Well, Bianca doubled down the next day as I was dropping my daughter off. She pointed at me, and said, "It's crazy! Crazy is here!" It seemed that ignoring her wouldn't cut it, and if I wanted to make sure I didn't get a new, unwanted nickname for the rest of the year, I had to do something.

Instead of fighting her, I decided to turn this into a teachable moment. So I knelt down and looked her dead in her eyeballs.

I wanted to say, "Who are you talking to?! You don't know me, and I don't know you. Let's keep it like that."

I wanted to say, "I'm sorry your momma hasn't taught you not to be brainwashed into thinking that we must strive to achieve the European standard of beauty. I'm sorry that she doesn't uplift you in all of your natural beauty."

I wanted to say, "Do you know how long Black women have fought and continue to fight for agency over our bodies, from the Tignon Law to the Crown Act? What we need is solidarity, not division within our own community."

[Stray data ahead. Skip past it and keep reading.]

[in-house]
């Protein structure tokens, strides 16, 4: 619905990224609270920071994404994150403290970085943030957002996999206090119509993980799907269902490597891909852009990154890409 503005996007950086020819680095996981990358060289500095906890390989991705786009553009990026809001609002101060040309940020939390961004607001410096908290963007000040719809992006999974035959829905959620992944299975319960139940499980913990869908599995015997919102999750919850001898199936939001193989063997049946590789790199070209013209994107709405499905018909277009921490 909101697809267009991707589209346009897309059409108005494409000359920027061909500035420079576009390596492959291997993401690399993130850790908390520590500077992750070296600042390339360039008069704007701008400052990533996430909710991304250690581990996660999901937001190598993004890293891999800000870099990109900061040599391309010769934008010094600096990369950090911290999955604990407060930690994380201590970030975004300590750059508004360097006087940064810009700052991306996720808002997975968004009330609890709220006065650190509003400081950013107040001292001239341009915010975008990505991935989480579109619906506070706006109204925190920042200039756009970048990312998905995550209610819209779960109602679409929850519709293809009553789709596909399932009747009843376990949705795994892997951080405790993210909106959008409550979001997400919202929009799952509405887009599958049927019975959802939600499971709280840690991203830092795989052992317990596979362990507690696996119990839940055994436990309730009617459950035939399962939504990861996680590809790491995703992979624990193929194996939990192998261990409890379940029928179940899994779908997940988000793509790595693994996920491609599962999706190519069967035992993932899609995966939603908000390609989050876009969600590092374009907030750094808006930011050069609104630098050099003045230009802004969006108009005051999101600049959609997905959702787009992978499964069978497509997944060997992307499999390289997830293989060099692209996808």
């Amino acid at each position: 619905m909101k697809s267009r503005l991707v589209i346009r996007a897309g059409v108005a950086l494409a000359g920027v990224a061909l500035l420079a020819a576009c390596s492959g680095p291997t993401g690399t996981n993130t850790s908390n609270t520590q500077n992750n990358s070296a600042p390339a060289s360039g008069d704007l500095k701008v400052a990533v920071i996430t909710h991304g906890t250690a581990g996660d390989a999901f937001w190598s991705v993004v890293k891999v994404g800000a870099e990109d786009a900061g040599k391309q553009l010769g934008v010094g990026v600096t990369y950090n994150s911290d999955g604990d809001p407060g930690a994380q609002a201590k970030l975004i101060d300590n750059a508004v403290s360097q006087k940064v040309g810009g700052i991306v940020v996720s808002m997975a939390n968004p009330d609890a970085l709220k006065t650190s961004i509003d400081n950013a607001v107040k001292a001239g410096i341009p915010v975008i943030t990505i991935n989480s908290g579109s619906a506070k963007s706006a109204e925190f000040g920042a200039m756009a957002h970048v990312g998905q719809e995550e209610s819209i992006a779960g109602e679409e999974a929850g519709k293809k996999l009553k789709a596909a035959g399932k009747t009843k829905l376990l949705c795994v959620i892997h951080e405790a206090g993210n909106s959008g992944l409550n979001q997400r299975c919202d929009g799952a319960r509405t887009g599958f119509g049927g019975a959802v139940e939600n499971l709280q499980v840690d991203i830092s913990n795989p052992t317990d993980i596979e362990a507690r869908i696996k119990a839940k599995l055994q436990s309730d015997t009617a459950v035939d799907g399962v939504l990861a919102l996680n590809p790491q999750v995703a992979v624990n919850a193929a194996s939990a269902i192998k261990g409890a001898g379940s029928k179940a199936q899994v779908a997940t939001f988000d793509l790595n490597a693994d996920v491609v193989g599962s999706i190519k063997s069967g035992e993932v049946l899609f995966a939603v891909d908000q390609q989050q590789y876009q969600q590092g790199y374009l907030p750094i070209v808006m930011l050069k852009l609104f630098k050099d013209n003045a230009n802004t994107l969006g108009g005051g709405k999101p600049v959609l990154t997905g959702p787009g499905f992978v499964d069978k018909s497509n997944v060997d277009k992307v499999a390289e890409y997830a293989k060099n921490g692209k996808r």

But I didn't say any of that. Kindly but firmly in a G-rated manner, I told Bianca, "First of all, that's not my name. It's Mrs. Friedson. Secondly, that's not a nice thing to say to someone. You're being mean." I stood up, kissed my daughter goodbye, and continued my day.

The internal struggle was real. But in the end, I got the desired result. She never called me outside of my name again. As a matter of fact, the child has never uttered another word to me since. I keep reminding myself that I am an adult and adults do not hold grudges against children. That is until we got an invite for her birthday party that I immediately tossed in the trash. Yeah… you can call me Petty White.

Kahmeela Adams-Friedson has been called a "pop culture savant" with particular expertise in all things '80s, '90s and Horror film. After producing and hosting several podcasts dedicated to film and telling stories of women and artists of all mediums, she consistently brings delight and discovery to the art of the interview — just ask Gloria Rueben. Kahmeela has designed a career that allows her to create in multiple areas of media. Her opinions on life, film, and literature can be found on many podcasts, in the Pittsburgh City Paper, Pittsburgh Magazine, Looper and BUST Magazine, just to name a few.

If you fancy yourself a fan of Buffy the Vampire Slayer, you can listen to her ReVisiting Sunnydale Podcast, where she and her co-host rewatch the cult classic with more mature eyes.